Original URL path: https://civic.mit.edu/blog/ahr/intro-to-civic-media-crisis-digital-inequality (2016-04-29)
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  • ahr | MIT Center for Civic Media
    in natural language programming research programmed activities for One Laptop Per Child and interned at Nature Publishing Group Time and Brookhaven National Laboratory w r t Intro to Civic Media she is particularly interested in data journalism and unconventional story narratives realavivahr www avivahoperutkin com Recent blog posts by ahr Hey there Civic Media Submitted by ahr on September 10 2012 9 44pm I have to come clean I don t really know anything about civic media As a graduate student in MIT s science writing program I am permitted to take only one elective each semester and CMS 860 was just one of many classes that got shoehorned into an ambitious course shopping schedule I have experience in journalism cue bio at right but no formal education At the beginning of class on Wednesday my definition of civic media would have been whatever bloggers do By the end of the night I had learned civic media includes Julian Assange QR codes certain programming languages the FCC KONY2012 humanitarianism my iPhone maps The conversation was enlightening So my definition of civic media required some initial research and reflection In the end I like Beth Noveck s approach best Civic media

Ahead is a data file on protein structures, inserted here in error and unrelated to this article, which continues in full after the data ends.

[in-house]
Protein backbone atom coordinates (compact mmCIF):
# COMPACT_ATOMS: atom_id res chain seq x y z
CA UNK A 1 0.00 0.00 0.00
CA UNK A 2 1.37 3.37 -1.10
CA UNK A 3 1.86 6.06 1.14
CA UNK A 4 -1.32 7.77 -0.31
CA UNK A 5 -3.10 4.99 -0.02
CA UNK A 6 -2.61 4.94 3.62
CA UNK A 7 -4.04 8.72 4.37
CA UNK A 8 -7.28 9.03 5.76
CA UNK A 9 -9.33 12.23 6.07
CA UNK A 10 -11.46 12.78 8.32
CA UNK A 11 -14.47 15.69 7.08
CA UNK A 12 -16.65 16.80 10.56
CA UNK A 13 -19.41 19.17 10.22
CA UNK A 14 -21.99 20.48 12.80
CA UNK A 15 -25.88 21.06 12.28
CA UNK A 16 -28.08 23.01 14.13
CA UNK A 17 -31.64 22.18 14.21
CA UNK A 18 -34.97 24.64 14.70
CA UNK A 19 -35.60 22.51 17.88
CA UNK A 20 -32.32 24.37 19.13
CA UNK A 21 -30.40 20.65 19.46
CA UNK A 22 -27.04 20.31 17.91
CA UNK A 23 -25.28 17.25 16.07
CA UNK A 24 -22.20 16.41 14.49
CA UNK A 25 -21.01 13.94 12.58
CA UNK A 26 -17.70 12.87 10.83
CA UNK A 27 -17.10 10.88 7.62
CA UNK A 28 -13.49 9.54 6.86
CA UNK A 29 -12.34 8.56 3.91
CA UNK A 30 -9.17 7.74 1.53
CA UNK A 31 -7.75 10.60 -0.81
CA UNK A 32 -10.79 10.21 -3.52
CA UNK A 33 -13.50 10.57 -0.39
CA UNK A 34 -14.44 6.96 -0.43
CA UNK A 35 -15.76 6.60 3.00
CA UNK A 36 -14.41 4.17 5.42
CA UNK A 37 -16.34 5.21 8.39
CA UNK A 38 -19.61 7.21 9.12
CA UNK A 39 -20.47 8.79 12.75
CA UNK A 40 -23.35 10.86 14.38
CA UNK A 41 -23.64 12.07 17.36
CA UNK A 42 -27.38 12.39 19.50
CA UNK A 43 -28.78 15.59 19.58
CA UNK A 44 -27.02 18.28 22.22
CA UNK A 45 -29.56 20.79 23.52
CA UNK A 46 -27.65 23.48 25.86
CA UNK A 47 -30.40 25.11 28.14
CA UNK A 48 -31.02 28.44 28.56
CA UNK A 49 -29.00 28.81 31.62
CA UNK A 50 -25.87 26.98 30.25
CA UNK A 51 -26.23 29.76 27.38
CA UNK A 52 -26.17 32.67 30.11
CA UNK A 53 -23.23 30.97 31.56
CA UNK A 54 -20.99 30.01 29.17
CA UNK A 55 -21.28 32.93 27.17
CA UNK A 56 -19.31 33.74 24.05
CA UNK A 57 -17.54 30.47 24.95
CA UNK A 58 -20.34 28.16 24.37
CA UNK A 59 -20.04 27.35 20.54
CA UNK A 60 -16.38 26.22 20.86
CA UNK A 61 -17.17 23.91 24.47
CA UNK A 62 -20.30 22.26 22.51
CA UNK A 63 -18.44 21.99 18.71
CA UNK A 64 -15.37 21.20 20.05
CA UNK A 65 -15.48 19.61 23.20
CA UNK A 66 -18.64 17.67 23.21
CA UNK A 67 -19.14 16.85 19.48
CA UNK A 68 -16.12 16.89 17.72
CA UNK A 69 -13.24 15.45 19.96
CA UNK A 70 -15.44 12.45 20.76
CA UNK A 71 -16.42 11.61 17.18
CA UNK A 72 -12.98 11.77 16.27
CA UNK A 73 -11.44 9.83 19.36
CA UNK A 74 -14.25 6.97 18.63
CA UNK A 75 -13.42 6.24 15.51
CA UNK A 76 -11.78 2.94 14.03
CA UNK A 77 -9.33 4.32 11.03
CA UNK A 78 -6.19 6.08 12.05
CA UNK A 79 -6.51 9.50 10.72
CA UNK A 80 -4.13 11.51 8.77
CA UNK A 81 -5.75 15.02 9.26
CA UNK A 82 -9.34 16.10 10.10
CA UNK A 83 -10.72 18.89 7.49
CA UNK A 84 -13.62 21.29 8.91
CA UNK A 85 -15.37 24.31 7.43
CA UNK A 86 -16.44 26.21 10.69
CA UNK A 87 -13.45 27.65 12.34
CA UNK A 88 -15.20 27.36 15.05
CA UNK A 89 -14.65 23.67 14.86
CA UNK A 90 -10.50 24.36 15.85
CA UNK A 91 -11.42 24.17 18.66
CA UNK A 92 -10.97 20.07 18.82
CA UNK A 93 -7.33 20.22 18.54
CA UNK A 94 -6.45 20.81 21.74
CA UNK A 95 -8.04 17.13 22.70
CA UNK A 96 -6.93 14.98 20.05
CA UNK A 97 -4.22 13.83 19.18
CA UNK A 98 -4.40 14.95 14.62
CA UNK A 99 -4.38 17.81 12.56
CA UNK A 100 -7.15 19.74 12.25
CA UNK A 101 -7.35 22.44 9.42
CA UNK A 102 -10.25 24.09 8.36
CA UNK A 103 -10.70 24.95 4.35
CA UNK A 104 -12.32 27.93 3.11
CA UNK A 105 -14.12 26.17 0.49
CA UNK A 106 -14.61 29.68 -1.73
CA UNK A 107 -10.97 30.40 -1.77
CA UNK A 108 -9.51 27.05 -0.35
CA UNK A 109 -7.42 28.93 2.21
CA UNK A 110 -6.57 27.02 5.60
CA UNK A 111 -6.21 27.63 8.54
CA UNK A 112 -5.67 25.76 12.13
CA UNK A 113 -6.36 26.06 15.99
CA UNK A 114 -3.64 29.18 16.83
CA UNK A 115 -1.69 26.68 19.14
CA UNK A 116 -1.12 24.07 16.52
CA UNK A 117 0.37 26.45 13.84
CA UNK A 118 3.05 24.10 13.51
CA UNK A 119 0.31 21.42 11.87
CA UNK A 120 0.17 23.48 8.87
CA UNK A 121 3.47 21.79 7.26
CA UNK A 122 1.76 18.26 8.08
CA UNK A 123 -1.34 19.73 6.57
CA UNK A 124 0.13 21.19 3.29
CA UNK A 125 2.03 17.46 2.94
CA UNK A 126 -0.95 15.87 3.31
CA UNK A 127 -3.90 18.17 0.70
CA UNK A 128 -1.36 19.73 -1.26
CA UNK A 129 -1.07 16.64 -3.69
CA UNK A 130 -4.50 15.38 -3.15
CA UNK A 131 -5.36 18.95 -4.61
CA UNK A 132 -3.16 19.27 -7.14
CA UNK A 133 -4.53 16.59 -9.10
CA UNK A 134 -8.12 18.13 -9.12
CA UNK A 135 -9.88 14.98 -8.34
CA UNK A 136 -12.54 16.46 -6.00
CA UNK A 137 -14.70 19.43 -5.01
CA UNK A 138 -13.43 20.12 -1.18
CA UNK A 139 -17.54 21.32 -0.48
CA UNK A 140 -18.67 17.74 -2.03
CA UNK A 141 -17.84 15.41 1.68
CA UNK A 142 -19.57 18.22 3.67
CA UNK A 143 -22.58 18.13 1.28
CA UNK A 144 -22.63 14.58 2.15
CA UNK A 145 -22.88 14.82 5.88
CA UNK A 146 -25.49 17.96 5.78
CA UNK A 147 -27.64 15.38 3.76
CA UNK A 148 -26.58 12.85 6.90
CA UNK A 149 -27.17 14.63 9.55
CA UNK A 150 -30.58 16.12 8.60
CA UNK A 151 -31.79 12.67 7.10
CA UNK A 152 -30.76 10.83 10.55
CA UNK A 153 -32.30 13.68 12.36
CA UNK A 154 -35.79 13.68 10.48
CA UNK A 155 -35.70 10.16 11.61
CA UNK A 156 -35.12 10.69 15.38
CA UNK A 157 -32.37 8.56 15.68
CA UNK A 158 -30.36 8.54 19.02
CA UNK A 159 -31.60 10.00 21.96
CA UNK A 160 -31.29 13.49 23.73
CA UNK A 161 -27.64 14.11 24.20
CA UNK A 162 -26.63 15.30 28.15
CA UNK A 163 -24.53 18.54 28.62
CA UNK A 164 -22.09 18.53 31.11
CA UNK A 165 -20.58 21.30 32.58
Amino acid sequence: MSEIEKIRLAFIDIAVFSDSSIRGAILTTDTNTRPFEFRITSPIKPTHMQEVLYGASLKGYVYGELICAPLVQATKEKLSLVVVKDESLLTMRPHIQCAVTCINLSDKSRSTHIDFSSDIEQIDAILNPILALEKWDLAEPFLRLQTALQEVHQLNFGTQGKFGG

Original URL path: https://civic.mit.edu/users/ahr?page=1 (2016-04-29)
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  • Mapping the Electorate - Liveblog from #PoliticalAnalytics2016 | MIT Center for Civic Media